Accounting for Law

How divorce impacts a business

A divorcing couple who also own a business together may find the prospect of a future relationship untenable and decide to go their own separate ways — professionally as well as personally, Toronto family lawyer Kenneth Fishman tells

“The biggest concern for a separating couple who are business partners is will the business continue,” says Fishman, an associate with Basman Smith LLP. “Often, the business is their primary source of income. In most cases it’s going to be an uncomfortable situation for both parties to continue running a business together.”

Often, he adds, it is in their interest to find a way to keep the business going.

Fishman says the first consideration for many couples in this situation is whether one party will buy out the other from the shared business. The next issue is determining the fair market value of the business.

“And that’s where the disputes tend to arise because when both parties are equally involved in a business,they both may want to continue to run the business. The business can’t continue to operate if they’re going to have warring factions on both sides, both wanting to individually own the business,” says Fishman. “You want to allow for the business to be able to continue so, to the extent possible, a buyout is always preferable.”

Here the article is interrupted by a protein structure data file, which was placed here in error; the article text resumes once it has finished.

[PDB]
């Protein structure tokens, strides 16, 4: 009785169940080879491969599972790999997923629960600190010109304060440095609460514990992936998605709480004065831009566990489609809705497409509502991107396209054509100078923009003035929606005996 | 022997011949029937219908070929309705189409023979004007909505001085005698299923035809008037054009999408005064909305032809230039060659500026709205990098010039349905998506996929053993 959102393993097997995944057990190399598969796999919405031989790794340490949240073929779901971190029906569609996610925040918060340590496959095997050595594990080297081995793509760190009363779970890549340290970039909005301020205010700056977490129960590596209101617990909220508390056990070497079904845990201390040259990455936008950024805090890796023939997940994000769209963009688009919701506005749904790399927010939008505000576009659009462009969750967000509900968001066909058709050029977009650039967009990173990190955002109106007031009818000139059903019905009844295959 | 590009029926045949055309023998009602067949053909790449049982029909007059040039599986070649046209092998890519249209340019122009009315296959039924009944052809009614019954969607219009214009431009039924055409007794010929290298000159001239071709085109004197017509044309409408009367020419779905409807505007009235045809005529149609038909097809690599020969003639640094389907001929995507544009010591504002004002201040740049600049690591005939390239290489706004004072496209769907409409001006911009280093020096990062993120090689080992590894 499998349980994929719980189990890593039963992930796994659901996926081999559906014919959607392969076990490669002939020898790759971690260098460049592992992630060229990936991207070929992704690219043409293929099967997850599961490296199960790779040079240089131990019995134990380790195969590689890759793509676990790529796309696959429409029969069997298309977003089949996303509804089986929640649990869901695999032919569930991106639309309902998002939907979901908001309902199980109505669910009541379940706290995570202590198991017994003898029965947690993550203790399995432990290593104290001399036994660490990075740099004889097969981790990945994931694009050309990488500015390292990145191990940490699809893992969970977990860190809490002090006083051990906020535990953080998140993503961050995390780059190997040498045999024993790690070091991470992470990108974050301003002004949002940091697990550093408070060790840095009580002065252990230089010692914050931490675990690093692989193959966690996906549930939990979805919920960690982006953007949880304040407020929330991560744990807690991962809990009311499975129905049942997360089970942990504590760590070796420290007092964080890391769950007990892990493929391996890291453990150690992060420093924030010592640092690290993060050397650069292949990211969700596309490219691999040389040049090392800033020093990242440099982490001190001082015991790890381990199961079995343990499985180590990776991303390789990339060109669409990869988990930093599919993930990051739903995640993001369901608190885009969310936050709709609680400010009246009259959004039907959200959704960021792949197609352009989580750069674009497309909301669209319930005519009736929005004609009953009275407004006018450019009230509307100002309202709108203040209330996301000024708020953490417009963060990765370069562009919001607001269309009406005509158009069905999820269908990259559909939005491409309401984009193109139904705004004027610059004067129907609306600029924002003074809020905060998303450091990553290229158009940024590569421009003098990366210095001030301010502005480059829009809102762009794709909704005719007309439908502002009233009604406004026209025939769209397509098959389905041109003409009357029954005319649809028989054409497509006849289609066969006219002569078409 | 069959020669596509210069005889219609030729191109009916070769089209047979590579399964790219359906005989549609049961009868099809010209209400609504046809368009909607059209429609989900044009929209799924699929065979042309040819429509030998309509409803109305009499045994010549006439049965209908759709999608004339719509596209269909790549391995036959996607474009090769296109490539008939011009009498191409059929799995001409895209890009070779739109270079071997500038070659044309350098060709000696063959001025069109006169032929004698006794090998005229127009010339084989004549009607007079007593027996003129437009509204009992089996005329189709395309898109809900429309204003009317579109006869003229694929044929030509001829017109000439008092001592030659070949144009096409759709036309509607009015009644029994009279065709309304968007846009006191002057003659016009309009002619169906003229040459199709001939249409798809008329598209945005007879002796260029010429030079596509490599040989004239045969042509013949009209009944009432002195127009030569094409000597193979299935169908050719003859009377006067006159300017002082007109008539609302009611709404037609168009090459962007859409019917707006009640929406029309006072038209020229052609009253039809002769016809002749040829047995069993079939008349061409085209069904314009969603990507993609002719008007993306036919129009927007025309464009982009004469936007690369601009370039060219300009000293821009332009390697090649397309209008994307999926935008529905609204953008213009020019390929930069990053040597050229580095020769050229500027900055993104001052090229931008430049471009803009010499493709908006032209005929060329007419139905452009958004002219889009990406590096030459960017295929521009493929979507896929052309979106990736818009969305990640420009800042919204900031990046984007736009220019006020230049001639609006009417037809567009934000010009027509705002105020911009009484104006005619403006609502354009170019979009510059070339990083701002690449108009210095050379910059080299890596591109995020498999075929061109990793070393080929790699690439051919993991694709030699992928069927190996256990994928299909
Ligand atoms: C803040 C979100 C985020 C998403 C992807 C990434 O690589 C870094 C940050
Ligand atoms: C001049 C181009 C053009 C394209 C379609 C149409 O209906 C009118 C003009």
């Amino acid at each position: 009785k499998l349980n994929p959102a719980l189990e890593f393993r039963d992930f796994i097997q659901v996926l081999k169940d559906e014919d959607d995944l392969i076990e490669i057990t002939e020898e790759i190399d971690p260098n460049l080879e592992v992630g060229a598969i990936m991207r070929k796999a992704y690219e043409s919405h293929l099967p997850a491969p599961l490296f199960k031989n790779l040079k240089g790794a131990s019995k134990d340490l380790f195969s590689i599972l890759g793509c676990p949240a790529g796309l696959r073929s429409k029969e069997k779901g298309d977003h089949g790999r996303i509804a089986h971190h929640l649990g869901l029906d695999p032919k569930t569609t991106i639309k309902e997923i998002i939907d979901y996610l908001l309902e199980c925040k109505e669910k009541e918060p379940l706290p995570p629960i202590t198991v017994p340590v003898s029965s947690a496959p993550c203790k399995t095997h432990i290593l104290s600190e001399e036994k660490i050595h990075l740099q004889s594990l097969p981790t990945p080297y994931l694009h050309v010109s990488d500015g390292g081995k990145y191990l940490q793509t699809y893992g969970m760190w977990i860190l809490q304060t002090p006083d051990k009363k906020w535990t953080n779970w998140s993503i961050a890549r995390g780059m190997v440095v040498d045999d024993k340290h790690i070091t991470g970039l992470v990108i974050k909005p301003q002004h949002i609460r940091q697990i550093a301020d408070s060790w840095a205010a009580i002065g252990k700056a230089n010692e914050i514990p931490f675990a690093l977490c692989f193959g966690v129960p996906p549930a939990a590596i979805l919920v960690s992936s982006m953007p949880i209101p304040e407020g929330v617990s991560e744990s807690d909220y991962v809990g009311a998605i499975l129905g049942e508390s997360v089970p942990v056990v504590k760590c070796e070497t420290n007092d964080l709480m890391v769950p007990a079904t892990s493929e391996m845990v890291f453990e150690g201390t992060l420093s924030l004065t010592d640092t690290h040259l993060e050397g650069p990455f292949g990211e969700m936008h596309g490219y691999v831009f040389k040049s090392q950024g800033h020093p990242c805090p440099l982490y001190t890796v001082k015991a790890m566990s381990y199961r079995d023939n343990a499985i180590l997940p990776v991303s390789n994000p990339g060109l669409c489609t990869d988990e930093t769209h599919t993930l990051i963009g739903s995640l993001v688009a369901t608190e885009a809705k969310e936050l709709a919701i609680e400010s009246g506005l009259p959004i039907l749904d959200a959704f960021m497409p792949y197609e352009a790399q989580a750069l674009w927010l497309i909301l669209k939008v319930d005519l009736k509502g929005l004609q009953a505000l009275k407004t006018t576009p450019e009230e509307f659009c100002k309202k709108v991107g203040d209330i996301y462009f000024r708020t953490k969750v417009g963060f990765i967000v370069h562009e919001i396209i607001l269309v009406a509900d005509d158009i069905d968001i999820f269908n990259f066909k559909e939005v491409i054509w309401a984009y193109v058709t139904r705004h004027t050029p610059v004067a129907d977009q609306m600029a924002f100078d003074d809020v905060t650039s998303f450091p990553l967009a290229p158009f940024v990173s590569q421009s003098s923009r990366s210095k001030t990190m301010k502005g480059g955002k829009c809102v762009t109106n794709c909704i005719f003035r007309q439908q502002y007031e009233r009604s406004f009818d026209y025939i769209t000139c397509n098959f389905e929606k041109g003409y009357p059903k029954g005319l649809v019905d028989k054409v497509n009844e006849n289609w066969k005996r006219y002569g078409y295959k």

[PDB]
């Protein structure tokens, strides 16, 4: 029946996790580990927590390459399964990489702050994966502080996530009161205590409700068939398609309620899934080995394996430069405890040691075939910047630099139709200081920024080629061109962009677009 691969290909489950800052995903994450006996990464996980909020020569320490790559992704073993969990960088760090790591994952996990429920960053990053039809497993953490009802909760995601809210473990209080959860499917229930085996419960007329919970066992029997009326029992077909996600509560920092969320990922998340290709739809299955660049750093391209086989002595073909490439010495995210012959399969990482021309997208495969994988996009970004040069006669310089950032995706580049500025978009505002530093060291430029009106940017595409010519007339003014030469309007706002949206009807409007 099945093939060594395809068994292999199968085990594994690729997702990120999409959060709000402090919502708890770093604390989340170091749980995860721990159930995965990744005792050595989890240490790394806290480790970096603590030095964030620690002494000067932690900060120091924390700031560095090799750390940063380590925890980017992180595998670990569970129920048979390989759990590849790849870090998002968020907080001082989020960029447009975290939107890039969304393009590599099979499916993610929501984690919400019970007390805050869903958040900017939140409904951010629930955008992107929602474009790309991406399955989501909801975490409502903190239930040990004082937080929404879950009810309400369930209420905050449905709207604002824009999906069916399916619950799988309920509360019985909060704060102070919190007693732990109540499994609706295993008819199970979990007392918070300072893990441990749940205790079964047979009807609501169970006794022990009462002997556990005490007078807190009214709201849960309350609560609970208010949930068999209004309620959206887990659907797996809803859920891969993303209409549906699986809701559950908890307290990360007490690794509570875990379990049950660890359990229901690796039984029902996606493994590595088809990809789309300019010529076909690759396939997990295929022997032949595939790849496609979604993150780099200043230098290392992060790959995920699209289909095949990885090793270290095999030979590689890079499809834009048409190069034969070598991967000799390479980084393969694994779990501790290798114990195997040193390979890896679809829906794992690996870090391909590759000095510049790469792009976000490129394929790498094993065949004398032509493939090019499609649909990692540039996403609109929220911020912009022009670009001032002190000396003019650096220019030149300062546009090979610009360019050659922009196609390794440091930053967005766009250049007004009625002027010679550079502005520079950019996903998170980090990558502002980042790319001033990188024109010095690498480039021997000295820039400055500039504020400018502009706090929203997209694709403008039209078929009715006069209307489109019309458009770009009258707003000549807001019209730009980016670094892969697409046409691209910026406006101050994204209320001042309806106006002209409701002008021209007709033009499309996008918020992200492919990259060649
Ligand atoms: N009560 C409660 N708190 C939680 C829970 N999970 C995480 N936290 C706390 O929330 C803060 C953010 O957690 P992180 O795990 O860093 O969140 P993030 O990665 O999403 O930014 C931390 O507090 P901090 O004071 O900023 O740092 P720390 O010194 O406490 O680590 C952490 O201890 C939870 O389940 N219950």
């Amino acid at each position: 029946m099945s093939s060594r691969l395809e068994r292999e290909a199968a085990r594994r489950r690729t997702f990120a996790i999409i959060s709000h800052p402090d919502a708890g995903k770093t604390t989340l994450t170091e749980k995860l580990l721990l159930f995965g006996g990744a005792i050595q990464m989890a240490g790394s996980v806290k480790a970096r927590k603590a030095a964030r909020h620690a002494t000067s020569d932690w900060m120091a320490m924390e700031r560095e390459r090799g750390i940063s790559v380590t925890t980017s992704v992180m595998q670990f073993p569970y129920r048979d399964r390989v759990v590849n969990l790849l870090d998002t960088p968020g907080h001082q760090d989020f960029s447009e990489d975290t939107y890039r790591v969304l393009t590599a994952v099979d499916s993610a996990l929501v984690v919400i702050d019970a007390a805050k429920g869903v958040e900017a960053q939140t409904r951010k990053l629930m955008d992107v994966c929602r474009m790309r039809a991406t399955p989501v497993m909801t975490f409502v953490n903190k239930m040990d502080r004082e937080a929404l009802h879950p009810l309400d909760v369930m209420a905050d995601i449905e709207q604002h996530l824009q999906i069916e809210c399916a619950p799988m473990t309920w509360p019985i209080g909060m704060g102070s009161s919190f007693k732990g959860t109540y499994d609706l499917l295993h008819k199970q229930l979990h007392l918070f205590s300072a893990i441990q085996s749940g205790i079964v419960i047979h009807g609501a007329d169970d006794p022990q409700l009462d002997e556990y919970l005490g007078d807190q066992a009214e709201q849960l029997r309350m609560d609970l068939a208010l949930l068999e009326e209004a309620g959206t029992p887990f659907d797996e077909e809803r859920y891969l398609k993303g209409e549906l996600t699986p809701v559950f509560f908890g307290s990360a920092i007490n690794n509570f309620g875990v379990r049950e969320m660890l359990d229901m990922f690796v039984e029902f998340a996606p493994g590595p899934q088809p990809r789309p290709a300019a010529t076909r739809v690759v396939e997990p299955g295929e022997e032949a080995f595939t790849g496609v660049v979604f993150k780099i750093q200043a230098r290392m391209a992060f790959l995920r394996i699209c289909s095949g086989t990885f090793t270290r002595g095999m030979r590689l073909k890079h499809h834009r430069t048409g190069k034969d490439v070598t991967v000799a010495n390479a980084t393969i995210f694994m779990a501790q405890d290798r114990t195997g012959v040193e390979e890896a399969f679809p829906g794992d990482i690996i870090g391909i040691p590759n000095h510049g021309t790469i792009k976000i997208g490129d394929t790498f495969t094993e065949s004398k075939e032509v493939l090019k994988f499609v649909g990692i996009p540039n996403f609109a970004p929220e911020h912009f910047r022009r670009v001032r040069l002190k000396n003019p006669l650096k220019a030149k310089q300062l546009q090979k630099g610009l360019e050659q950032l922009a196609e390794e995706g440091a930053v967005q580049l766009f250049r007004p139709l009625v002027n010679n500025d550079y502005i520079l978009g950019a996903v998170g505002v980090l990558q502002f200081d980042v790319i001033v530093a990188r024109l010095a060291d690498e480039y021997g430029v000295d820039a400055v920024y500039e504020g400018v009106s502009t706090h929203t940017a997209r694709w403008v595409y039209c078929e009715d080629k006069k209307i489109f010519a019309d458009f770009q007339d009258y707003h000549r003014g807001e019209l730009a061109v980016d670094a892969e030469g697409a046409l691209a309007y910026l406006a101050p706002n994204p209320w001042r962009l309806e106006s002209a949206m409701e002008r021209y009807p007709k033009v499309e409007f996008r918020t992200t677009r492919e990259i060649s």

A business valuator may be employed to provide the couple with an objective and independent assessment of the value of the business. That process will provide them with a jumping-off point to determine a dollar amount for a buyout, sale or transfer.

Fishman has seen many situations where a business was jointly owned and both were benefiting financially from it, but one party was more involved than the other. When a couple in that type of situation splits, the person who was more involved in the business may want to buy out the other. But the party leaving the business could require support to replace that lost income.

“There are also situations where they just can’t get along, or just can’t agree,” he says. “You have to look at whether the business gets sold to a third party or perhaps it gets liquidated.

“It’s really not a good idea to continue working at a business with your separated spouse. It’s kind of a War of the Roses-type thing in a business, it could turn volatile. That would be a very uncomfortable situation that should be avoided, if at all possible.”

In some situations, he adds, they may want to continue operating the business together. Fishman says that, too, is possible, if both parties are able to get past their differences and come to an agreement, or if they develop guidelines on how that business relationship will work.

To continue operating a business together, a separated couple will have to find some sort of peace and focus on the business and its success.

“It starts with them. They have to co-operate. If they’re not going to co-operate, it doesn’t work,” Fishman says.

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